What is the best meditation practice for you?
There are four widely used types of meditation practice:
Body and Breath awareness.
Mantras and Affirmations.
Using your senses (your vision, your sense of smell, your sense of hearing).
Meditation Practice: Body and Breath Awareness
Body and Breath Awareness is a really good practice to help you sense where you’ve got stress and tension in your body and helping you to relax. It’s a really good tool for helping you do the first part of any meditation process, i.e. relaxing your body and mind whilst still staying alert!
Meditation Practice: Mantras and Affirmations
Mantras and Affirmations are a single word, a sentence or a paragraph that you can repeat over and over again. This practice can be done several times during the day, or like me, just used once a day as one part of your meditation.
This year I have been using the mantra;
“Always have the support of a cheerful and optimistic state of mind”.
When I’ve been feeling a bit low or down about things (like Mum’s dementia), I can try and change that. I can think about what I’m worried about, what I’m anxious about and change those thoughts into more positive, action-orientated thoughts. This helps lift my spirits.
Mantras and Affirmations are really good ways of changing your mind from one state into another.
Meditation Practice: Visualisations
Some people find Visualisation practice really easy to do, some people find them quite hard. I find them hard! However, I still have a go at doing them because they strengthen your ability to focus. The process of focusing is a combination of four things:
Re-awakening it again.
Maintaining it for longer and longer periods of time.
When you’re building a Visualisation and your mind drifts off, it’s much easier to notice when you’re losing focus and your mind is ‘going’. You notice this and bring it back to the mental place where you were building your Visualisation. Then you stay focused in that place for as long as your meditation is set to last.
Meditation Practice: Using your senses
This is where you’re using one of your senses. For example:
Looking at an object like a leaf or a stone.
Listening to sound, like the sound of the rain or wind, to a clock, to some music or chanting.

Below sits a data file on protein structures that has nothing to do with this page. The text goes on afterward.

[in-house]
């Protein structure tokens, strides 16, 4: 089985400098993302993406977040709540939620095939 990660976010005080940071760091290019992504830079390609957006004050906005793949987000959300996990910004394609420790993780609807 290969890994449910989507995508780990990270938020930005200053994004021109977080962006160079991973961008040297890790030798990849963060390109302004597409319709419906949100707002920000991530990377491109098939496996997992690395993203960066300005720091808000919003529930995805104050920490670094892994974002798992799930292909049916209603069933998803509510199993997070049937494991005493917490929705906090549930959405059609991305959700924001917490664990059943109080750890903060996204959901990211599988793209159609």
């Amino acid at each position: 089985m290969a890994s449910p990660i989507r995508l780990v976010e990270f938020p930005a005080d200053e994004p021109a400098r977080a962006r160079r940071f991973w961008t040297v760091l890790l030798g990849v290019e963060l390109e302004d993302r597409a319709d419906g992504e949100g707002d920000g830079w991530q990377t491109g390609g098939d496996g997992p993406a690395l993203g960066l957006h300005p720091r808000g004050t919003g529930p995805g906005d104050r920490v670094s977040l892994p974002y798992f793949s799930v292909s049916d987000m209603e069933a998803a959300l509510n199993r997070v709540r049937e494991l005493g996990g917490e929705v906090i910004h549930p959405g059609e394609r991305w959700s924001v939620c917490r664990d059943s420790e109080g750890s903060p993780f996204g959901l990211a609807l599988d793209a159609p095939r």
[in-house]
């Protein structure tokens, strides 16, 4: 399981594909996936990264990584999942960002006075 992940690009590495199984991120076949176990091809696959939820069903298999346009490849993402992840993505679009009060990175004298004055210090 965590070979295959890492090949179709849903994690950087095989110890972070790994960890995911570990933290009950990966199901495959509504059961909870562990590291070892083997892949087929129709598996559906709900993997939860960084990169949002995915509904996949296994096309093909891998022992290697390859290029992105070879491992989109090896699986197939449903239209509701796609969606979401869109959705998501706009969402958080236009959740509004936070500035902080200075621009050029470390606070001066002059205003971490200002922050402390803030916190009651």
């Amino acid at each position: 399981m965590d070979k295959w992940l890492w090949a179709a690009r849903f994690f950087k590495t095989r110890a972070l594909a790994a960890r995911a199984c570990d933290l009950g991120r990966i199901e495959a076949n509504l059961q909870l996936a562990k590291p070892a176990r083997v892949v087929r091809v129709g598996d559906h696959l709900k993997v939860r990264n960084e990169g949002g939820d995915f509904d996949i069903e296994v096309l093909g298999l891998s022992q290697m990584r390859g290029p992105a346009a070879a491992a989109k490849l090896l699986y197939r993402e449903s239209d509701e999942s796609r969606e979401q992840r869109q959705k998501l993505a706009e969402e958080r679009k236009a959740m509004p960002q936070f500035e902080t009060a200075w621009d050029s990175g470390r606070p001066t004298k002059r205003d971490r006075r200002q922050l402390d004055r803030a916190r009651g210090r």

Sensing how something feels. Two examples of this are feeling where is your body tight or stiff or the opposite, how does it feel to be relaxed?
These techniques are really good practices to build your meditation skills as they give your mind something tangible to focus on. That makes it easier to stay focused and notice when your mind is wandering and bring it back.
Bringing the techniques together
Meditation consists of 4 skills:
- Relaxation (but without falling asleep);
- Noticing when your mind is wandering off and bringing it back.
- Let everything else go.
Any of the above meditation methods will help you learn to do these things, though each method has particular nuances that may be useful for you to focus on for a period of time.
In my first year of meditation practice, I tried out about 15 different types of meditation! This was partly because I was worried about getting bored, but also because I also wanted to try out different ones and see which worked best for me. Now, 11 years later, my meditation has become a blend of several different types of these practices.
Where do I start?
If you are wondering, “Well, where do I start?” my recommendation would be to start with a breathing-based meditation practice. You can download a free one from my website. It’s called the Nine Breaths meditation. Use it as the starting point for learning the process of relaxation within meditation.
If you’ve got any questions about anything that I’ve said today or anything about meditation, then just pop those questions in the comments below and I’ll answer them as soon as I can OR you can contact me directly using this link
PS. For tips to quieten your mind in your meditation practice, click here for a free downloadable PDF